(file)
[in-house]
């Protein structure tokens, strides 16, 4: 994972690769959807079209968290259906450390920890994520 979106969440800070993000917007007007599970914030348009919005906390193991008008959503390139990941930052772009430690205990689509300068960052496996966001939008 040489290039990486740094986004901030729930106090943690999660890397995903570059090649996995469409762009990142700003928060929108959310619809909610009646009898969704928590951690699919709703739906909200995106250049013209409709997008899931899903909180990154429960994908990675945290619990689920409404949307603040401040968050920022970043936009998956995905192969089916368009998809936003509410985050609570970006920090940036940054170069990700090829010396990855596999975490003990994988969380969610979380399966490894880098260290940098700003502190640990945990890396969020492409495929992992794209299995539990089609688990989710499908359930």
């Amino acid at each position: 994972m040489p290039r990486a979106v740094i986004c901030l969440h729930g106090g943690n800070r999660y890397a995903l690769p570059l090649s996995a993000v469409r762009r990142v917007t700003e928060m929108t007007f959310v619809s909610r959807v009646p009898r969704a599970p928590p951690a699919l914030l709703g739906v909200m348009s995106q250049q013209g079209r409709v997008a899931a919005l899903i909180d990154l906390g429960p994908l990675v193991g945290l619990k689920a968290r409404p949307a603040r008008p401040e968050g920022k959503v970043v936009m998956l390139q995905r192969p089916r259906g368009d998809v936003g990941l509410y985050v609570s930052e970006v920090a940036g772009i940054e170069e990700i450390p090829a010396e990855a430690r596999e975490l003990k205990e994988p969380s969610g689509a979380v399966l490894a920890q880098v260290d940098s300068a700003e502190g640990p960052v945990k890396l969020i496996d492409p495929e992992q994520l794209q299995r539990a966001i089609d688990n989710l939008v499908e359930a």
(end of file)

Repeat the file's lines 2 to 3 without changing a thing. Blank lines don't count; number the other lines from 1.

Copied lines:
């Protein structure tokens, strides 16, 4: 994972690769959807079209968290259906450390920890994520 979106969440800070993000917007007007599970914030348009919005906390193991008008959503390139990941930052772009430690205990689509300068960052496996966001939008 040489290039990486740094986004901030729930106090943690999660890397995903570059090649996995469409762009990142700003928060929108959310619809909610009646009898969704928590951690699919709703739906909200995106250049013209409709997008899931899903909180990154429960994908990675945290619990689920409404949307603040401040968050920022970043936009998956995905192969089916368009998809936003509410985050609570970006920090940036940054170069990700090829010396990855596999975490003990994988969380969610979380399966490894880098260290940098700003502190640990945990890396969020492409495929992992794209299995539990089609688990989710499908359930």
């Amino acid at each position: 994972m040489p290039r990486a979106v740094i986004c901030l969440h729930g106090g943690n800070r999660y890397a995903l690769p570059l090649s996995a993000v469409r762009r990142v917007t700003e928060m929108t007007f959310v619809s909610r959807v009646p009898r969704a599970p928590p951690a699919l914030l709703g739906v909200m348009s995106q250049q013209g079209r409709v997008a899931a919005l899903i909180d990154l906390g429960p994908l990675v193991g945290l619990k689920a968290r409404p949307a603040r008008p401040e968050g920022k959503v970043v936009m998956l390139q995905r192969p089916r259906g368009d998809v936003g990941l509410y985050v609570s930052e970006v920090a940036g772009i940054e170069e990700i450390p090829a010396e990855a430690r596999e975490l003990k205990e994988p969380s969610g689509a979380v399966l490894a920890q880098v260290d940098s300068a700003e502190g640990p960052v945990k890396l969020i496996d492409p495929e992992q994520l794209q299995r539990a966001i089609d688990n989710l939008v499908e359930a």